Question Video: Understanding the Process of Discharging a Capacitor | Nagwa Question Video: Understanding the Process of Discharging a Capacitor | Nagwa

Question Video: Understanding the Process of Discharging a Capacitor Physics

The diagram shows a circuit containing a capacitor and a resistor. The capacitor is discharging, and there is an electric current through the circuit. What would happen if a capacitor were allowed to discharge through the same circuit, but without the resistor?

05:54

Video Transcript

The diagram shows a circuit containing a capacitor and a resistor. The capacitor is discharging and there is an electric current through the circuit. What would happen if a capacitor were allowed to discharge through the same circuit, but without the resistor?

Okay, so first of all in this circuit, we can see that we’ve got a capacitor and a resistor placed in series with each other. Now, apart from the capacitor and the resistor, there are no other components in the circuit. And what we’ve been told is that the capacitor which was initially charged is now discharging. And current is flowing through the circuit. So before we even think about answering the question, let’s think about what it means for a capacitor to be charged.

Well, as we can see from the circuit symbol of a capacitor, the most basic kind of capacitor we can think about is the parallel plate capacitor. As the name suggests, a parallel plate capacitor consists of two parallel plates. So that’s plate number one and plate number two made of conducting materials. And as well as this, we can see wires coming off these two plates. Now, those wires will carry current to the capacitor. But charge cannot jump across the gap between the two parallel plates of the capacitor.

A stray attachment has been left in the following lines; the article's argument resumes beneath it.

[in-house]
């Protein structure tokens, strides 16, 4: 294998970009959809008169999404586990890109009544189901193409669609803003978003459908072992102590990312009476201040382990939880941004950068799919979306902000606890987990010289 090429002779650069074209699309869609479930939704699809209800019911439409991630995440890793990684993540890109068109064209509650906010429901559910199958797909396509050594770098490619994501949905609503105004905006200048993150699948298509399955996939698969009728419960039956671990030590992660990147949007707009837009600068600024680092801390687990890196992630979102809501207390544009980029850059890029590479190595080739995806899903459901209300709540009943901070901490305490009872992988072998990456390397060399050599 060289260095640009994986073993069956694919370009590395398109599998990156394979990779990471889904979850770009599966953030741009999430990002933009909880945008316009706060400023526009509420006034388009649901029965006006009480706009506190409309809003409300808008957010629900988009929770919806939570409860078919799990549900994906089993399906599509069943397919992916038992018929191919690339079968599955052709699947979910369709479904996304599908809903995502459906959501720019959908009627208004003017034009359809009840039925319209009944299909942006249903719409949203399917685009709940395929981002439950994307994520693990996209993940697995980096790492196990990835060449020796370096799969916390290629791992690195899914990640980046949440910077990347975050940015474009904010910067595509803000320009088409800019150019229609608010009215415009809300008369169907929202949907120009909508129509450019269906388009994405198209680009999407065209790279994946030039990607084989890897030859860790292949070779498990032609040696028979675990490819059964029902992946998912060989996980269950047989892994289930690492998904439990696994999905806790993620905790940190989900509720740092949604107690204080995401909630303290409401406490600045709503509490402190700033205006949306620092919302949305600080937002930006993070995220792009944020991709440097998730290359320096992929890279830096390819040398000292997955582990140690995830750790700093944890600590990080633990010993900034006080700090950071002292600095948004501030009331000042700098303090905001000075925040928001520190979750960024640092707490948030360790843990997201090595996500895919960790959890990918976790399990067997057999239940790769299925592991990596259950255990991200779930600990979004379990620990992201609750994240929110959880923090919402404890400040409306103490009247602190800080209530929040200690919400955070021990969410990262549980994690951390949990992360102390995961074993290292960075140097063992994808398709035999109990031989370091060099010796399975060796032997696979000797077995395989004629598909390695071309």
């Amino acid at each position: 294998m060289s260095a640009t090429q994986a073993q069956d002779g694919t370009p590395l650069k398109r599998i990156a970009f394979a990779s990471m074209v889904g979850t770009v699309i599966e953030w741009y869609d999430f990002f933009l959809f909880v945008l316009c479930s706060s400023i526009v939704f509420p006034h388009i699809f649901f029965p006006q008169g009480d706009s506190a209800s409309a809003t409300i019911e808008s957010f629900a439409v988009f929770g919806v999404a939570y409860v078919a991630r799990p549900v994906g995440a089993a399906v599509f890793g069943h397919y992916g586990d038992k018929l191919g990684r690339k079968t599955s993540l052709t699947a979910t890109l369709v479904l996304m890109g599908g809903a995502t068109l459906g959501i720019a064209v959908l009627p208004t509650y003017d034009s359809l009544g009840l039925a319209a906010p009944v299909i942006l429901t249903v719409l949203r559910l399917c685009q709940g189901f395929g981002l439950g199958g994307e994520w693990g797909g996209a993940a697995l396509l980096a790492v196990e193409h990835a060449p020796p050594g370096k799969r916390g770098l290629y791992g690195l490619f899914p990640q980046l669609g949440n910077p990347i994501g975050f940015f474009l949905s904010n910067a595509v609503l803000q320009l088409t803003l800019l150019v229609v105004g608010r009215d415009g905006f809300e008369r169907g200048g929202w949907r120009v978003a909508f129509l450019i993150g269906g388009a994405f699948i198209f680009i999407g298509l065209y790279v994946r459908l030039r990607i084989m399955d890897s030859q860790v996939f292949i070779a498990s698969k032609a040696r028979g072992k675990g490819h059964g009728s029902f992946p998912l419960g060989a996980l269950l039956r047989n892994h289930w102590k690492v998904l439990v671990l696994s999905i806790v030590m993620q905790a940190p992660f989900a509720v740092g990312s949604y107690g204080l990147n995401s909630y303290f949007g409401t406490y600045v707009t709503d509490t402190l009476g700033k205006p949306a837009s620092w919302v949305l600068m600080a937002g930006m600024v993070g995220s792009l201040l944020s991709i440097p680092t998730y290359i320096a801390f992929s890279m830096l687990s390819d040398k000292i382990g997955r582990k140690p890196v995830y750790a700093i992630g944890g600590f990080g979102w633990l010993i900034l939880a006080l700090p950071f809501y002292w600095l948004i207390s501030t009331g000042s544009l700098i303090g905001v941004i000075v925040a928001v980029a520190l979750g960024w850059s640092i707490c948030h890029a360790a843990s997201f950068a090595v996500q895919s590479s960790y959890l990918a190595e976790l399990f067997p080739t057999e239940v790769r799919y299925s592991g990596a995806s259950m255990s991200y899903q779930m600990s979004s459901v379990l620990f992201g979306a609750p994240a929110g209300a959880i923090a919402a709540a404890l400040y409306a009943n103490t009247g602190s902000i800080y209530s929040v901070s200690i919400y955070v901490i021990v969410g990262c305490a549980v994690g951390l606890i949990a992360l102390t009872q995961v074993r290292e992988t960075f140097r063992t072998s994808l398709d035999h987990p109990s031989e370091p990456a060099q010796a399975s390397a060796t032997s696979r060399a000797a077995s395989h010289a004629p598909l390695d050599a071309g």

Therefore, what we can do is to connect up this capacitor with, say, a potential difference source. And we can then charge it up. The way to do this, as we said earlier, is to connect it to a potential different source such as a cell. And what that cell does is causes a movement of charge because negatively charged electrons will move in this direction around the circuit and be deposited on this plate here. And in fact, the electrons on this plate will be stripped from that plate and travel counterclockwise around the circuit as well.

What this means is that the plate on the right has more and more negative charge electrons dumped onto it. And so it becomes more and more negatively charged as time progresses. And at the same time, the plate on the left has negatively charged electrons taken from it. And, therefore, it’s left with a deficit of negative charge. In other words, as time progresses, this plate becomes more and more positively charged. So this is what it means for a capacitor to be charged. Now, once we’re happy with the level of charge on the plates of the capacitor, we can disconnect the capacitor from the circuit. And now, what we have is a charged capacitor. This is the kind of capacitor that was then connected into this circuit and allowed to discharge.

Now, the reason that it would discharge is because we can see, for example, on the right-hand side plate that there are lots of negative charges. And because we know that like charges repel each other, these negative charges will be trying to move away from each other as much as possible. Now in this state, when the capacitor is not connected to anything, there’s nowhere for the negative charges to go. But as soon as we connect the capacitor into the circuit, the electrons can stop flowing away from the negatively charged plate because of the wires. And of course, the same is true for the positive charges on the left-hand side plate.

Because it’s so positively charged, that plate will attract negatively charged electrons. Or we can, of course, think about it as conventional current which is the flow of positive charge. And so these positive charges will be flowing away from the positively charged plate. Regardless of how we think about it, this circuit now consists of a capacitor discharging. In other words, because we’ve connected the plates of this capacitor to wires and to a complete circuit, the charge on each one of these plates is decreasing. And because we’ve got moving charges in this circuit, we’ve, therefore, got a current for the circuit because, remember, a current is defined as the amount of charge flowing past a certain point per unit time.